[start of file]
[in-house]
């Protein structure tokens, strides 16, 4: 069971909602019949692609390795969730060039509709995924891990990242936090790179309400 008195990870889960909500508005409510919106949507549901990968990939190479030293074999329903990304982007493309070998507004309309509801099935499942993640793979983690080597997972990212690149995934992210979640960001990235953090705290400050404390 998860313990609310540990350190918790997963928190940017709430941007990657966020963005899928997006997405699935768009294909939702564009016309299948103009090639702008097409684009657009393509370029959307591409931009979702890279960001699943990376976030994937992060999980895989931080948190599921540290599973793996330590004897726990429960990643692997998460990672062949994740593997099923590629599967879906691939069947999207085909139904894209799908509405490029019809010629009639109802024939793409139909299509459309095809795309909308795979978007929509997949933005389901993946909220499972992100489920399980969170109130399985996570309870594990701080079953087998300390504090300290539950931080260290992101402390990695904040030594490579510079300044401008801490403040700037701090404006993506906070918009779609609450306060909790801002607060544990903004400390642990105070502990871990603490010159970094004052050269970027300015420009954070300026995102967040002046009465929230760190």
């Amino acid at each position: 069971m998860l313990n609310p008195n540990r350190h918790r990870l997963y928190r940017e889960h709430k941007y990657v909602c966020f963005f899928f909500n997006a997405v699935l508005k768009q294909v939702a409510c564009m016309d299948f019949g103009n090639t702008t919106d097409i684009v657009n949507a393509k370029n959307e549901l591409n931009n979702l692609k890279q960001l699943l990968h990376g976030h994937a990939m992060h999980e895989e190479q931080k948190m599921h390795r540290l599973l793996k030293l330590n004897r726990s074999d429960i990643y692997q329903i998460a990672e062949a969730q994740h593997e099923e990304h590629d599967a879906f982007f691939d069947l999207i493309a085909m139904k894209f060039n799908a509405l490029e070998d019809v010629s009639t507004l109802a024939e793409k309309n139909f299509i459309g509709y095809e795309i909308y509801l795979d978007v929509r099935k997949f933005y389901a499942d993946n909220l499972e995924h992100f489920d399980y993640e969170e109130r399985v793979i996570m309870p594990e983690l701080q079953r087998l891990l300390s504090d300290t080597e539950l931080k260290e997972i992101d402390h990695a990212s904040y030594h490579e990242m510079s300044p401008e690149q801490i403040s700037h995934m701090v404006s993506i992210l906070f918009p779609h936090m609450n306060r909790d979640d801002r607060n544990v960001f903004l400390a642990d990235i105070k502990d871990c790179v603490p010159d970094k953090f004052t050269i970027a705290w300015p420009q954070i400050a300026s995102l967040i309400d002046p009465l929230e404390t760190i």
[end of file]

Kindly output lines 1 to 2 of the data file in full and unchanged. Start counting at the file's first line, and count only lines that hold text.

[in-house]
């Protein structure tokens, strides 16, 4: 069971909602019949692609390795969730060039509709995924891990990242936090790179309400 008195990870889960909500508005409510919106949507549901990968990939190479030293074999329903990304982007493309070998507004309309509801099935499942993640793979983690080597997972990212690149995934992210979640960001990235953090705290400050404390 998860313990609310540990350190918790997963928190940017709430941007990657966020963005899928997006997405699935768009294909939702564009016309299948103009090639702008097409684009657009393509370029959307591409931009979702890279960001699943990376976030994937992060999980895989931080948190599921540290599973793996330590004897726990429960990643692997998460990672062949994740593997099923590629599967879906691939069947999207085909139904894209799908509405490029019809010629009639109802024939793409139909299509459309095809795309909308795979978007929509997949933005389901993946909220499972992100489920399980969170109130399985996570309870594990701080079953087998300390504090300290539950931080260290992101402390990695904040030594490579510079300044401008801490403040700037701090404006993506906070918009779609609450306060909790801002607060544990903004400390642990105070502990871990603490010159970094004052050269970027300015420009954070300026995102967040002046009465929230760190």